By Alex Longley (Bloomberg) When British Royal Marines helped seize an oil tanker off the southern tip of Spain on Thursday, they opened up a legal wrangle that could drag on for months.
The Grace 1, a supertanker able to haul 2 million barrels of crude, was arrested in the early hours of July 4 because Gibraltarian authorities said they had grounds to believe it was going to breach European Union sanctions by delivering crude oil to Syria. The cargo came from Iran, which protested against the seizure.
With the vessel now sitting inside the Bay of Gibraltar, close to the shore of the British overseas territory, one question being asked is what will it take for the tanker to be released. There are — according to Anna Bradshaw, a partner at the law firm Peters & Peters, who specializes in sanctions — two obvious ways for that to happen.
Option 1 – Admit an Error
This option doesn’t seem likely. The government of Gibraltar could say that it made a mistake and that it doesn’t think the vessel was in fact breaching EU sanctions. That seems a little improbable, given special forces were flown in from the U.K. to carry out the seizure, and the subsequent international attention it garnered.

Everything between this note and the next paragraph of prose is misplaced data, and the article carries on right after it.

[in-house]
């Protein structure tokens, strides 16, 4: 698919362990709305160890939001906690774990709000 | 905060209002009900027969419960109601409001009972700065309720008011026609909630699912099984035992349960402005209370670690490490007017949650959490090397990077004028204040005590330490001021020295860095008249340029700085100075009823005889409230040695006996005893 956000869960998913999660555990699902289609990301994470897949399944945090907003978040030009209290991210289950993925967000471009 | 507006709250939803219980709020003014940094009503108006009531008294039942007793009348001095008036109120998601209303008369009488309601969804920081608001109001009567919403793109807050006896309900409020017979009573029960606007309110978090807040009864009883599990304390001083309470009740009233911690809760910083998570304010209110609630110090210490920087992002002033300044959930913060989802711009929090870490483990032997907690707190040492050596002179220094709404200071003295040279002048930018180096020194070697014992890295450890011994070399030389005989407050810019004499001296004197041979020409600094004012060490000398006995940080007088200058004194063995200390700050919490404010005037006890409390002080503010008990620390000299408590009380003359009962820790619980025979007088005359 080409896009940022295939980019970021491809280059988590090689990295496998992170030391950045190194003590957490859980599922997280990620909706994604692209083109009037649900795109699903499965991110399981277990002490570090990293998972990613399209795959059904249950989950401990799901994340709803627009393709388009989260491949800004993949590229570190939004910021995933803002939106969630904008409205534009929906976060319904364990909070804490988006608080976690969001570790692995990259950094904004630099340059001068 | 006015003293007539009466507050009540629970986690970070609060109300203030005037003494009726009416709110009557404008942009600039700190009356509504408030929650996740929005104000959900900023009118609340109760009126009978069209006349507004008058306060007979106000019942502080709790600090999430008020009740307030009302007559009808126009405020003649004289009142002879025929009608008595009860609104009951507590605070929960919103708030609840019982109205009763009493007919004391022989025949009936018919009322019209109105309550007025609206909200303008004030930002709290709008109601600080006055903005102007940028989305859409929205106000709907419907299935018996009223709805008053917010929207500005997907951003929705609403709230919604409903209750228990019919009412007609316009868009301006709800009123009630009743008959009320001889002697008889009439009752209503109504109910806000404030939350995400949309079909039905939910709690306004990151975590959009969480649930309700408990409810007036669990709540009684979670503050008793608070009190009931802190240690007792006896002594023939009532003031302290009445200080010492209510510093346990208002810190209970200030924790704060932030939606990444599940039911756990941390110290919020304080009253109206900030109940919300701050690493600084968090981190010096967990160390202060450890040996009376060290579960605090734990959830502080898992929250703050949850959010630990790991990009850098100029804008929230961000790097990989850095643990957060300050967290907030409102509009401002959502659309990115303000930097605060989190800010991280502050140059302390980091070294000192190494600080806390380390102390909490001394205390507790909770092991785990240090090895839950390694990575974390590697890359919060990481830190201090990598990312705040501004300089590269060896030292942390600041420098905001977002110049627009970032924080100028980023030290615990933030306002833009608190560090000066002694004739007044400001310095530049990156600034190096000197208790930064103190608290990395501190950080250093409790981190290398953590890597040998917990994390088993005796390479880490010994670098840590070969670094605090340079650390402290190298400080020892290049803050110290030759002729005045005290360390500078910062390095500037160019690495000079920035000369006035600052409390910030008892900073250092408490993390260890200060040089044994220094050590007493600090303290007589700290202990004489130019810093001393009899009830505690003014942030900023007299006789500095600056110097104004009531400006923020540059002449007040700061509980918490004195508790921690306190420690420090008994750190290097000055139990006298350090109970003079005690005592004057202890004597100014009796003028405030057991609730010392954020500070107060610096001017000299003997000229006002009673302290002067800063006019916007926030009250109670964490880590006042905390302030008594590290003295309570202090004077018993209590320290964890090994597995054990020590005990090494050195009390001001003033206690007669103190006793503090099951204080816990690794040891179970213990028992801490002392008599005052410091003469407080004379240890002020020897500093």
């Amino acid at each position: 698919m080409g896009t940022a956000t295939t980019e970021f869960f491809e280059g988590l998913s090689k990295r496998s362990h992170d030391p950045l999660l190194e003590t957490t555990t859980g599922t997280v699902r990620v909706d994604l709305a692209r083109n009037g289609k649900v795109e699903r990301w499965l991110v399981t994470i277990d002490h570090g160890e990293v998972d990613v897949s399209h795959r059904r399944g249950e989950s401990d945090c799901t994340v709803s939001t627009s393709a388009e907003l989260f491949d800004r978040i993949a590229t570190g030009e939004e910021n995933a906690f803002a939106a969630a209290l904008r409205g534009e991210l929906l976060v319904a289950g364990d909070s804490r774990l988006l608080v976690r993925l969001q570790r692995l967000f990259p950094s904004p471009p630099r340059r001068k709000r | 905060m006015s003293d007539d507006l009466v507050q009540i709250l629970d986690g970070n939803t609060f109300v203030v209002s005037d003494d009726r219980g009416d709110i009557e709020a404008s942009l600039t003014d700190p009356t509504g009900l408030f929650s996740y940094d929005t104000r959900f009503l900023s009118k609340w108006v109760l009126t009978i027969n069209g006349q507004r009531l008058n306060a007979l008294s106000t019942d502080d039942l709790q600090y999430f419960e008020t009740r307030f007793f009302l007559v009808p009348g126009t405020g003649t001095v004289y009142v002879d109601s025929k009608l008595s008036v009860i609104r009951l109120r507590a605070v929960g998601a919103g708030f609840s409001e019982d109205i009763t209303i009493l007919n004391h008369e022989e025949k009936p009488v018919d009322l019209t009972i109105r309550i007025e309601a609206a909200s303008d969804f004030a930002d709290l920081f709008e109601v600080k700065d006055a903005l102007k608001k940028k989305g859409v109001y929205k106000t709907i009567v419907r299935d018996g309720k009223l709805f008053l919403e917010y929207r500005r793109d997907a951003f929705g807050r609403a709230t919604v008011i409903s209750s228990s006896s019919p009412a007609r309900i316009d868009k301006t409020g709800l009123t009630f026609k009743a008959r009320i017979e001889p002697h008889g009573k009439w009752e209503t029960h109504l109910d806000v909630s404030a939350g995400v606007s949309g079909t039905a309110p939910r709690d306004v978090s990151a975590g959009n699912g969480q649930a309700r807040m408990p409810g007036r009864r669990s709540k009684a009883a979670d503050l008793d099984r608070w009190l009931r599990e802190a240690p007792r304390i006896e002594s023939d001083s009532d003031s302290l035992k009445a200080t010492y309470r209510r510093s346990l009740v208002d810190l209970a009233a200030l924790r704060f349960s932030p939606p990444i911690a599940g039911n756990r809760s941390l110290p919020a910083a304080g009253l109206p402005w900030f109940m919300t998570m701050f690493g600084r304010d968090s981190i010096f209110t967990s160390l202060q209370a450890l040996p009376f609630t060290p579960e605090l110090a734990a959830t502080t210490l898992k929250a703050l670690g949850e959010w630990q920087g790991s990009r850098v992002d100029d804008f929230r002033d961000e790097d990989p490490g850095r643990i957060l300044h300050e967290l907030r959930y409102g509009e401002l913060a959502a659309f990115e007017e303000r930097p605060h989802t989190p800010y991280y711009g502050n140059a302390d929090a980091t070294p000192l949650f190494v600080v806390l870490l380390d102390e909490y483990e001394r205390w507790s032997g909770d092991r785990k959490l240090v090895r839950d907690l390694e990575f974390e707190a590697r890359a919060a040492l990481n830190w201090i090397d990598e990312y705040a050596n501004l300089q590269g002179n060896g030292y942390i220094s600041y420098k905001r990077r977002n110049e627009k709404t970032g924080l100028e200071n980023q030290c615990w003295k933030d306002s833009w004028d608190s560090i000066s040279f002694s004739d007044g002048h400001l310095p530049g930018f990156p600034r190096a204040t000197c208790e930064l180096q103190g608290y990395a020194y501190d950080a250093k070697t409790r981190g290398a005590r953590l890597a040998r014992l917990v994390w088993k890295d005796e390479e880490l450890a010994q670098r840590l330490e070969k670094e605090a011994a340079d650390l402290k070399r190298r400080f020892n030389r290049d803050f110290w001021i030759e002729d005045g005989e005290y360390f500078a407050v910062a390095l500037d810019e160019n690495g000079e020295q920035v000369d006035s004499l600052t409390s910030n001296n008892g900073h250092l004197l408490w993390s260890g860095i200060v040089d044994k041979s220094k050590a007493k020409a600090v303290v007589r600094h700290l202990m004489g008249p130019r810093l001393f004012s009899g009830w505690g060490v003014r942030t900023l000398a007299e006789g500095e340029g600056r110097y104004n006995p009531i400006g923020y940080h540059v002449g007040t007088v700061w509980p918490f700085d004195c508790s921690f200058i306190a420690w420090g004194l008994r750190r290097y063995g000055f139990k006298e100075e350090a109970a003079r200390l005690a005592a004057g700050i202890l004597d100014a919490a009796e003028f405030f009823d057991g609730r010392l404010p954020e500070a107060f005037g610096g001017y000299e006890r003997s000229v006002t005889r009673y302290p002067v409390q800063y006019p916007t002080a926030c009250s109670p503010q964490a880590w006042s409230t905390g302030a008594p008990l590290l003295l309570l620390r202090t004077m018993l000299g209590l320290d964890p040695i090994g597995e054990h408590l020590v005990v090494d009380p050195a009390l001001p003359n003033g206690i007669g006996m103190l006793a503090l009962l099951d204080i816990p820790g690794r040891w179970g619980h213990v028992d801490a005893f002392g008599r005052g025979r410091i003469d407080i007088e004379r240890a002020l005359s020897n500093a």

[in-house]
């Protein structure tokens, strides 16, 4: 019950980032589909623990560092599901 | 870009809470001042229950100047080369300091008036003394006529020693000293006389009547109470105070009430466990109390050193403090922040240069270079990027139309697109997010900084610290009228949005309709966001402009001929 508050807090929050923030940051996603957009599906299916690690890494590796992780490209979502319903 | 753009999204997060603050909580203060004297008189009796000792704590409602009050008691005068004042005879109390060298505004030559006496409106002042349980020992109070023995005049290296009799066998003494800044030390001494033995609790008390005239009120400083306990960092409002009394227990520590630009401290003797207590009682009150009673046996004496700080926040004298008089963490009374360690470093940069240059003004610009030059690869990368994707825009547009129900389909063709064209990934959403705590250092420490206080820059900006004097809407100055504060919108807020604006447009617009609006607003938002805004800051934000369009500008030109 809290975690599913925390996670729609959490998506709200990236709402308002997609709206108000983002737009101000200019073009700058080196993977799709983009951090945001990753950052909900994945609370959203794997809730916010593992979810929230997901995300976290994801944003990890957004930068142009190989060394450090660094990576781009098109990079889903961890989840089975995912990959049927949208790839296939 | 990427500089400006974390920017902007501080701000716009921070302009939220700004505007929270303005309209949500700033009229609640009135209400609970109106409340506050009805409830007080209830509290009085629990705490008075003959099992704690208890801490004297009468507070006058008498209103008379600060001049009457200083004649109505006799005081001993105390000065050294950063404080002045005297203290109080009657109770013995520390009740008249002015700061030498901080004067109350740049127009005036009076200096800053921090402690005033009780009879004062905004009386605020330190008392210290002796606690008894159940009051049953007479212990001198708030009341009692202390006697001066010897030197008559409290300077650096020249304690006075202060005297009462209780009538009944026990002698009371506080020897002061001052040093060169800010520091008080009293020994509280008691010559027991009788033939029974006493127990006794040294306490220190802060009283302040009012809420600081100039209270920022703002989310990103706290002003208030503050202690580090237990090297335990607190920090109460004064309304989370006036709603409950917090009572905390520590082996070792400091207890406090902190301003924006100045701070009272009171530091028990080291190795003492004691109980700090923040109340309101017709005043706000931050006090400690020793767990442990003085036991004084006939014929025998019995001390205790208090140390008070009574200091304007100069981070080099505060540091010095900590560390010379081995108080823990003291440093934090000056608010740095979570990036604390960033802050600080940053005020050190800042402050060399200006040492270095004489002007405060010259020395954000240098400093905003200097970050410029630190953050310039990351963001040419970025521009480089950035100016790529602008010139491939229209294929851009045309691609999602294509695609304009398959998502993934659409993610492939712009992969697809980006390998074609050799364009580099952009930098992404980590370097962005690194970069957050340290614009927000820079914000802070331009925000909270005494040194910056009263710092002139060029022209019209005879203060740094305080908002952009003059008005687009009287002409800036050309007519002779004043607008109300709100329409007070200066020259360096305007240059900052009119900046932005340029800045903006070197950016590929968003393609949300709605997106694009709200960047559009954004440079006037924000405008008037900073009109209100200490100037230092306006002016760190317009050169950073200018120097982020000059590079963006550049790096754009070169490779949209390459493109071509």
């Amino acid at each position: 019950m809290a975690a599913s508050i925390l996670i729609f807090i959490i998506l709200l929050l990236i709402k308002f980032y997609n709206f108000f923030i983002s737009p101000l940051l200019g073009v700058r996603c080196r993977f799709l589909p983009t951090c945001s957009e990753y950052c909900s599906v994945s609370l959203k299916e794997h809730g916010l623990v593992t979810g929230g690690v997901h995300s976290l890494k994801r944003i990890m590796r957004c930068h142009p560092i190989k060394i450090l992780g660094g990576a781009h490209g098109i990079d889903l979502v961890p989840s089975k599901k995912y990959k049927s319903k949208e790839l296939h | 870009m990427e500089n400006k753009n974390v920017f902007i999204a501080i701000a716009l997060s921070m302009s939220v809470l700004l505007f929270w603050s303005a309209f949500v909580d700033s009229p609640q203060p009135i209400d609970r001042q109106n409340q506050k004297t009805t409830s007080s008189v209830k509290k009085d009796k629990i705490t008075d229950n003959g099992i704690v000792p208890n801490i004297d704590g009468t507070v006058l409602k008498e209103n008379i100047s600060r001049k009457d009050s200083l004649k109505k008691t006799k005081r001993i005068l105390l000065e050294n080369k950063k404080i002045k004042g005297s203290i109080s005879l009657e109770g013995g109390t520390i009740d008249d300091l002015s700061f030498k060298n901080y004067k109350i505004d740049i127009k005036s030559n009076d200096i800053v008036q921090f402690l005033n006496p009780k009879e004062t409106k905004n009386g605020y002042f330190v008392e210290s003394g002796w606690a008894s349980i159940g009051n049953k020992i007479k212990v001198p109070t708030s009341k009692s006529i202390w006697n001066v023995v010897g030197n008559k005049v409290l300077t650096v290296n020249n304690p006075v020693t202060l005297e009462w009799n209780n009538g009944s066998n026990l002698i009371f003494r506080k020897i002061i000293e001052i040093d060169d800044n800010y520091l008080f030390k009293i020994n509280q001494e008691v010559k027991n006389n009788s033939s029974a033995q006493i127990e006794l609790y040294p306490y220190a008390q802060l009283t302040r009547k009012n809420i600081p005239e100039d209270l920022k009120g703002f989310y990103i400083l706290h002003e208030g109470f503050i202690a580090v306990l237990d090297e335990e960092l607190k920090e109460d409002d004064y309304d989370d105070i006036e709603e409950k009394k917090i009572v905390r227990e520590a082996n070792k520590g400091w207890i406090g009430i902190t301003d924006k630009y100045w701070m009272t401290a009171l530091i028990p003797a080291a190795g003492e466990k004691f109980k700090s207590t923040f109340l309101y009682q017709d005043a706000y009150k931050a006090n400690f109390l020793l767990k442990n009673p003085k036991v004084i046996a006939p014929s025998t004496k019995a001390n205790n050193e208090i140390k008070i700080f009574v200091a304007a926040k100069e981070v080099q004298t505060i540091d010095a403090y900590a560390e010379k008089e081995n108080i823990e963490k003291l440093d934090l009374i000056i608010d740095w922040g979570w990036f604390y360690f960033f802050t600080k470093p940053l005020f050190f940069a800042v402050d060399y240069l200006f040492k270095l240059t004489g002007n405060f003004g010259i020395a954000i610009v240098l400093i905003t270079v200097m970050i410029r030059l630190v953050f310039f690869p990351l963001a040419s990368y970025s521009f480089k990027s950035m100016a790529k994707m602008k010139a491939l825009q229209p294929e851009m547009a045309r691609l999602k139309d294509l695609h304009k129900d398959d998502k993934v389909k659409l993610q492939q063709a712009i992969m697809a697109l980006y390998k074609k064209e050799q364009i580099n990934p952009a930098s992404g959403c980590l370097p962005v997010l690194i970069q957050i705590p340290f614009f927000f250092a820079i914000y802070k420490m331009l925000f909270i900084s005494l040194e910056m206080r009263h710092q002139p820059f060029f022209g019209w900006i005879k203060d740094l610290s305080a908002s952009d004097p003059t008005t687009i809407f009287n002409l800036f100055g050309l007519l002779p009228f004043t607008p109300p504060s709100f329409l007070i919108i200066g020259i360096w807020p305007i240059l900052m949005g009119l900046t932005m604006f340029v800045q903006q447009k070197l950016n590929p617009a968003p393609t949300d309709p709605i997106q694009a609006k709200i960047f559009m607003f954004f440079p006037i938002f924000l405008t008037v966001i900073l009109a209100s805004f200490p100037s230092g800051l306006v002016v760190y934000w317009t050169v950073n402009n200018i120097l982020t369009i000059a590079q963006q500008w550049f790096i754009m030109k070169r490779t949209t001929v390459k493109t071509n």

Though that option could see the ship leave the port and sail away, there’s no guarantee that the U.S. wouldn’t try to ensure that the vessel remained seized again as a result of its own sanctions, according to Bradshaw. In reality, since the U.S. has no such jurisdiction, it might struggle to do that, she said.
Alternatively, Iran could also successfully defend itself in the Gibraltarian legal system, allowing the vessel to depart.
Option 2 – Legal Wrangle
A more likely sequence of events would see the vessel or its cargo detained for a more prolonged period, Bradshaw says. A sequence of events has already been triggered, that could ultimately lead to the ship being released:
1) Once the vessel is detained, a court will need to extend the period it can be held for, which starts at 72 hours, and has now been extended to 14 days
2) After that time’s up, the period can be extended again to as long as 90 days
3) By then, the government can look to either legally seize the ship and its cargo — known as forfeiture — or possibly sell them; that would see the vessel back on the world’s oceans
All of this could still occur while the ship’s owners and managers answer charges of sanctions breaches. Again, that process is complicated and could be long, particularly given that it’s rare for EU sanctions breaches to have to be tried, and it’s equally rare for a supertanker of oil to be seized mid-transit. A long and wrangling court procedure could also mean that the sale or release of the vessel gets held up.
It’s also important to remember that Iran protested against the ship’s seizure, so there is likely to be a much wider political picture going on.
“EU asset freeze sanctions are so rarely enforced that you don’t really have much precedent to go on,” Bradshaw says. “It’s probably not going to be resolved in a hurry.”